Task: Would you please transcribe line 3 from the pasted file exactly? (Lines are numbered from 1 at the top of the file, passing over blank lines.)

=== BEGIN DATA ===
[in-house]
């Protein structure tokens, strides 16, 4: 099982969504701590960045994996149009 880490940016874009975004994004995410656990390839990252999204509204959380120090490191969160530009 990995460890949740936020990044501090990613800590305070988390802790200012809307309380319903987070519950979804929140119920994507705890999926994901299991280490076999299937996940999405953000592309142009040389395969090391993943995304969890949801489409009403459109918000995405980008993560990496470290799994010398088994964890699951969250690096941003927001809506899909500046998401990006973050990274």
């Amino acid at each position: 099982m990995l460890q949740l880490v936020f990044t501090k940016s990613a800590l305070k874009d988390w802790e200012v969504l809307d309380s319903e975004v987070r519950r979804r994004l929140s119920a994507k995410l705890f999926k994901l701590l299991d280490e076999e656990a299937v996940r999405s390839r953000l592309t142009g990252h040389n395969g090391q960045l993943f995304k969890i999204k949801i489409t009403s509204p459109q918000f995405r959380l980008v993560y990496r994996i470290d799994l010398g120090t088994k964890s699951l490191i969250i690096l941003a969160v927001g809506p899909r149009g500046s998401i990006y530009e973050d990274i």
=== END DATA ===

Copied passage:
């Amino acid at each position: 099982m990995l460890q949740l880490v936020f990044t501090k940016s990613a800590l305070k874009d988390w802790e200012v969504l809307d309380s319903e975004v987070r519950r979804r994004l929140s119920a994507k995410l705890f999926k994901l701590l299991d280490e076999e656990a299937v996940r999405s390839r953000l592309t142009g990252h040389n395969g090391q960045l993943f995304k969890i999204k949801i489409t009403s509204p459109q918000f995405r959380l980008v993560y990496r994996i470290d799994l010398g120090t088994k964890s699951l490191i969250i690096l941003a969160v927001g809506p899909r149009g500046s998401i990006y530009e973050d990274i």